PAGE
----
Byron brings agriculture to the community of Atlantis

In Atlantis, a community just 20 km from Cape Town, residents have placed their faith in agriculture as a means of escaping unemployment, poverty and inequality.

Since the start of the year, 21 hand-picked community members have learned the ins and outs of what it takes to establish a sustainable vegetable garden through the Atlantis Special Economic Zone Food Security Program.

With the goal of helping locals move away from backyard farming and into growing food on a much larger scale, the project is slowly making a big difference in this community where investment seems to have dwindled.

Speaking to Food For Mzansi during a recent site visit, Byron Booysen, Technical Manager of the project, stressed that farming has the potential to change the lives of participants and the community as a whole.

“We need to include people in the system so that we can create our own ecosystem for our employees to be economically empowered,” Booysen says.

“[An ecosystem] where we can buy from each other, supply products to each other. An ecosystem that will last not just a few years but into the future, where people can succeed and create jobs for themselves,” he adds.

Booysen is the founder of Booysen’s Tunnel Farm, a small farm in Kraaifontein. He operates 1.7 hectares of land at Avondrust Farm, which specializes in growing high quality fresh produce using hydroponic growing methods.

His passion for farming was sparked by his parents and grandparents growing mixed crops on a small plot of land in the Eastern Cape.

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Higher level!

Project participants attend bi-weekly training sessions held in the computer lab at Grosvenor Primary School.

Maria Uazukuani participates in the program and also grows vegetables in her garden. Photo:Provided/Food for Mzansi

Here they learn anything and everything about different soil types, water requirements, nutrition, plant physiology, and the chemical reactions that occur during the growing process. The program also helps locals understand why their community has food security issues and what they can do about it.

On the school grounds, Booysen and the participants erected a tunnel garden which they proudly dubbed the “Tunnel of the People”. Here, participants have the opportunity to implement what they learn in theory.

According to Joe Ruiters, CEO of Business Associate and Project Manager of the ASEZ Food Security Project, they want to see producers become entrepreneurs who run sustainable agricultural businesses.

“The biggest plan of this project is to make sure that we create an enabling environment. We want to bring the participants of the production [food] to agro-industry.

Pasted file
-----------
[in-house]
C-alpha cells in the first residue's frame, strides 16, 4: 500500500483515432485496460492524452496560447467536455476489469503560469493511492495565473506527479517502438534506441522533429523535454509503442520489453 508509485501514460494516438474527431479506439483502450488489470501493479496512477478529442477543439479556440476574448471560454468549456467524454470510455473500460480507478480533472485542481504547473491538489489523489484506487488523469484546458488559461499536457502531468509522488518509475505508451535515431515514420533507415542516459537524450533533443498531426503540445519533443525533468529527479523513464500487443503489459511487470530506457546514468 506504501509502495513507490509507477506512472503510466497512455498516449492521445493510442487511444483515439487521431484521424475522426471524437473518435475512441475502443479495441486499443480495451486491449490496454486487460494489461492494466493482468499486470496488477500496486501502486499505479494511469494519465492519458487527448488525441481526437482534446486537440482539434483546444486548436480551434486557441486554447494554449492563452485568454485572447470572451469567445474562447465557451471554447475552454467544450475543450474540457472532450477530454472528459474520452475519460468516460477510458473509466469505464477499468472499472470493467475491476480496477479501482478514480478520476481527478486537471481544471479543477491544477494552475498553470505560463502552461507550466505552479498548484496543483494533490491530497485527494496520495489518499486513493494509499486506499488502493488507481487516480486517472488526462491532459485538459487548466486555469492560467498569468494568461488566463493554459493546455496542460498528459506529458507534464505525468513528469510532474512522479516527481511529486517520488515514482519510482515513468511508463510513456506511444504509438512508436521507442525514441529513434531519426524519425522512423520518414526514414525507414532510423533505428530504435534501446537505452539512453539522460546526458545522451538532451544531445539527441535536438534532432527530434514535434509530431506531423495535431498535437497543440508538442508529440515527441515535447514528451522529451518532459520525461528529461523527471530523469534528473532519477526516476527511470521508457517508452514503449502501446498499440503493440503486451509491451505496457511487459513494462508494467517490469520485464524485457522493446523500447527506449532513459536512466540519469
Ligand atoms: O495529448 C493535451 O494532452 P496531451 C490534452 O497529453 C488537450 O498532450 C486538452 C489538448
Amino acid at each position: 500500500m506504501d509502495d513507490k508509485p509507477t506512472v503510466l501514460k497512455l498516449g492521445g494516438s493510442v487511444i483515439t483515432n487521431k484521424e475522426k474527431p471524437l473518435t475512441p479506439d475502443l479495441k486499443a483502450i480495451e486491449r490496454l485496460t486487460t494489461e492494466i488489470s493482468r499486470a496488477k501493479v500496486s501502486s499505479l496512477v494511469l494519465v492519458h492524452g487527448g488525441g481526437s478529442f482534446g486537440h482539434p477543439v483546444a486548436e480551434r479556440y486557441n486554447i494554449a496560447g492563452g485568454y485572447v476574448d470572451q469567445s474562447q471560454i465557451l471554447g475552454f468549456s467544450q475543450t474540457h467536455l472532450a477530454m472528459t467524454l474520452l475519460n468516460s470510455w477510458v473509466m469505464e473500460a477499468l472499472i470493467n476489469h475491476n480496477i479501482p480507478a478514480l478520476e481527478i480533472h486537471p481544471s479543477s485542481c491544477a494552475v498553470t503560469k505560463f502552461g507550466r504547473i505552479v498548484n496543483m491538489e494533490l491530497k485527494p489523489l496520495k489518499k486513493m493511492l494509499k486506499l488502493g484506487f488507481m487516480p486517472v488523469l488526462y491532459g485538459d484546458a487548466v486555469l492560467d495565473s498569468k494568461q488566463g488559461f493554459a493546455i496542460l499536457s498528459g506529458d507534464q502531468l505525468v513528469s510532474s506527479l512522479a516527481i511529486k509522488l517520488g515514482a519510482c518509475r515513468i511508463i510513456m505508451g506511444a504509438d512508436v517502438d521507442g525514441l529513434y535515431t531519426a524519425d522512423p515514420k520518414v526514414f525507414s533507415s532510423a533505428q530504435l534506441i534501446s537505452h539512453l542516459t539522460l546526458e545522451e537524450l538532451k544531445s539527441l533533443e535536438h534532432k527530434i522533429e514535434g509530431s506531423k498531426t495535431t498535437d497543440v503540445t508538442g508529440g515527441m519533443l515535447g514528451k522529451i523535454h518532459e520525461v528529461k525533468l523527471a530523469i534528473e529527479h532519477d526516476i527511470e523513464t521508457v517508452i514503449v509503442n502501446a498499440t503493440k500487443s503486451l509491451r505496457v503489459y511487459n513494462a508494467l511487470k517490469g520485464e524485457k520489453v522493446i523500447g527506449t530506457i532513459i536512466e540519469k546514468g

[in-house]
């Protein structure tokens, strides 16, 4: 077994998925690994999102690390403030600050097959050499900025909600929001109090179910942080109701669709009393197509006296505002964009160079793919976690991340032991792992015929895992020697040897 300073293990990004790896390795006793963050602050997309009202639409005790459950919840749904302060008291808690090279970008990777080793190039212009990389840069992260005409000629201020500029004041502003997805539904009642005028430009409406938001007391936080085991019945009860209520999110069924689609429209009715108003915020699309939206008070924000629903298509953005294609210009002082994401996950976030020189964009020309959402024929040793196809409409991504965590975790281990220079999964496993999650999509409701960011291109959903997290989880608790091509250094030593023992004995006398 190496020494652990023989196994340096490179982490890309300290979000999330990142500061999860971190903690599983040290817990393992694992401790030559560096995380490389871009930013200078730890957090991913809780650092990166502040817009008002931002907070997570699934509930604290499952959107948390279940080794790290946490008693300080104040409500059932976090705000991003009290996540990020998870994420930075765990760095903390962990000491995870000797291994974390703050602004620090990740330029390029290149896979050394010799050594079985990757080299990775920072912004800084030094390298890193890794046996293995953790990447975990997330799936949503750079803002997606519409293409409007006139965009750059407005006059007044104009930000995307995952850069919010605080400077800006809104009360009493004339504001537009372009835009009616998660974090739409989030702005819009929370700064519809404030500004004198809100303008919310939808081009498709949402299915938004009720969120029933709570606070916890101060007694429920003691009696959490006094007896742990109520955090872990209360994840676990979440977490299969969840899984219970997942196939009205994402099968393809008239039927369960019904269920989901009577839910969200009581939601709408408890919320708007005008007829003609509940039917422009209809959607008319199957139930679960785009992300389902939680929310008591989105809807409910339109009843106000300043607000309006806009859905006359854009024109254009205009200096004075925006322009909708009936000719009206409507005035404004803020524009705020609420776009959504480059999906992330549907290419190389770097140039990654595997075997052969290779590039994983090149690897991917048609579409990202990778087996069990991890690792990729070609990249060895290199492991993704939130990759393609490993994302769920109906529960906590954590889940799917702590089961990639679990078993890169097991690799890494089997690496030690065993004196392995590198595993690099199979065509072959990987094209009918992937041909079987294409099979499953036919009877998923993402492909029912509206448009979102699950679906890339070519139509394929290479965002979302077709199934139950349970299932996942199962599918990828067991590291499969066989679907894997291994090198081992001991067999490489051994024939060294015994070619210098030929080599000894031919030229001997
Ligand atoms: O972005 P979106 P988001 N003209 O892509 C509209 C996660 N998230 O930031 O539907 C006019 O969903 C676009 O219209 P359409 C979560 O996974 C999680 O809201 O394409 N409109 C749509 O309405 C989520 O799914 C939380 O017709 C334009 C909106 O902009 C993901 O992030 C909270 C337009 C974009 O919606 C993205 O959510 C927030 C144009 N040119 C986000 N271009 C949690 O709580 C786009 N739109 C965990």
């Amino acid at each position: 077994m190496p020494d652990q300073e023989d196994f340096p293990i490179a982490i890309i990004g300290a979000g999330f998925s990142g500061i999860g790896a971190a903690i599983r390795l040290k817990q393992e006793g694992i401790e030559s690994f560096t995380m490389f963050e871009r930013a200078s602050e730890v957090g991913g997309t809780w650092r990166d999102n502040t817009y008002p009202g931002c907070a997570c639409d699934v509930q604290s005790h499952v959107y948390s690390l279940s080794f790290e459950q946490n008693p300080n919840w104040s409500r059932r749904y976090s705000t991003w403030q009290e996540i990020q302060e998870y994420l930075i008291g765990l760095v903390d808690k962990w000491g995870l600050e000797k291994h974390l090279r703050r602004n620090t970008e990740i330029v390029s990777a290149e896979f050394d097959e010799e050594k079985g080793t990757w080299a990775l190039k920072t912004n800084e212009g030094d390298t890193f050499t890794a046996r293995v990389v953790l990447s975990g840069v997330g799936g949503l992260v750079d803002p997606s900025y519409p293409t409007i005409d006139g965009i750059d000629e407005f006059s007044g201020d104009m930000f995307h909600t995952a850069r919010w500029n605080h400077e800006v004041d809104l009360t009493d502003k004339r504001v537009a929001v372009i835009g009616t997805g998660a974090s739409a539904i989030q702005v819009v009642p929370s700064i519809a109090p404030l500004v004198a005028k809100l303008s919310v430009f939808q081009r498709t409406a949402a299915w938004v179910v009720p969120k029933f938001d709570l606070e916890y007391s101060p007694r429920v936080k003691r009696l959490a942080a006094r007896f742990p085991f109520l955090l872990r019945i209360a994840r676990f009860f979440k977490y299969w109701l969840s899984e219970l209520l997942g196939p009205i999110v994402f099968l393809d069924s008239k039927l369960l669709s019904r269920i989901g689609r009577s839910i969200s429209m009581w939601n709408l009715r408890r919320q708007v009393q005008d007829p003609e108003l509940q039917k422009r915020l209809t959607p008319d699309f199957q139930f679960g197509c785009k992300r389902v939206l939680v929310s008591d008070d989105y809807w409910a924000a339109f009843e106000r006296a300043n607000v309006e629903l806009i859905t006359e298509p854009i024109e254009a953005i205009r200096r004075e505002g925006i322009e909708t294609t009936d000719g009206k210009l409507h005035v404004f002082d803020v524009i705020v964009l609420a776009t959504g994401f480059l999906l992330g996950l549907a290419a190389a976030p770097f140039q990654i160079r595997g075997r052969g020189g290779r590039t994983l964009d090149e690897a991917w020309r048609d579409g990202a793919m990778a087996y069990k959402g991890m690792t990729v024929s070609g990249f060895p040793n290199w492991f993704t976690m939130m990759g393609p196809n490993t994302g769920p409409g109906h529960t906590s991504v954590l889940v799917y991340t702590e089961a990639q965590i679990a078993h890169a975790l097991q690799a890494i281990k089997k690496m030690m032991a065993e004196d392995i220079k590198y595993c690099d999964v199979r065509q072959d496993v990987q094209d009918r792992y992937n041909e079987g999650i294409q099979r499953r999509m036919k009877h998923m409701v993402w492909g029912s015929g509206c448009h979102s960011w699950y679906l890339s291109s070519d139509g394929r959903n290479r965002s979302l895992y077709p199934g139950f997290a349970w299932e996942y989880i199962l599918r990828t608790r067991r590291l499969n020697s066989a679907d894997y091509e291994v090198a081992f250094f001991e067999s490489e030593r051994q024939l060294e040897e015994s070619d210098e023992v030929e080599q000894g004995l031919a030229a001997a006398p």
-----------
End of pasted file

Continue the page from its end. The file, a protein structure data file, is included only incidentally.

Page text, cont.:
“We want to create a local Atlantis market so that the community can buy their products from their own people. Our vision is to create the first agricultural incubator in Atlantis,” he explains.

Ruiters says it was important for them to have the right team. The appointment of Booysen as technical manager was the success factor of the program, he adds.

“If you mean who the X factor is, it would be Byron. [He] is an emerging farmer and understands the challenges that come with it. He has a wealth of experience running a successful farm in Kraaifontein.

According to Ruiters, finding the right role model to inspire and lead participants was very important to them.

“In a community like Atlantis, you have to be able to understand the challenges. People do not have the capacity, resources and access to land. So you have to leverage someone who was in exactly that situation,” he says.

Western Cape Minister for Finance and Economic Opportunities Mireille Wenger and hydroponic farmer Byron Booysen at Grosvenor Primary School in Atlantis. Photo: Supplied/Food for Mzansi

“See the fruits of their labor”

Ellen Fischat, Integrated Ecosystems Manager at Atlantis Special Economic Zone, says they encourage collaboration on different projects between different people, communities and governments.

Fischat adds that she was particularly excited about their food safety program. “A community has come together, they are seeing the fruits of their labor and also how they can grow food. It’s great to see that they are actually reaping what they have sown. The next step is of course for them to sell their products,” she said.

Booysen echoes Fischat’s sentiments, adding that he hopes that at the end of the program participants will walk away with confidence to approach any terrain and start a community food project.

“I can’t wait for them to build their own projects and production plans,” he says.

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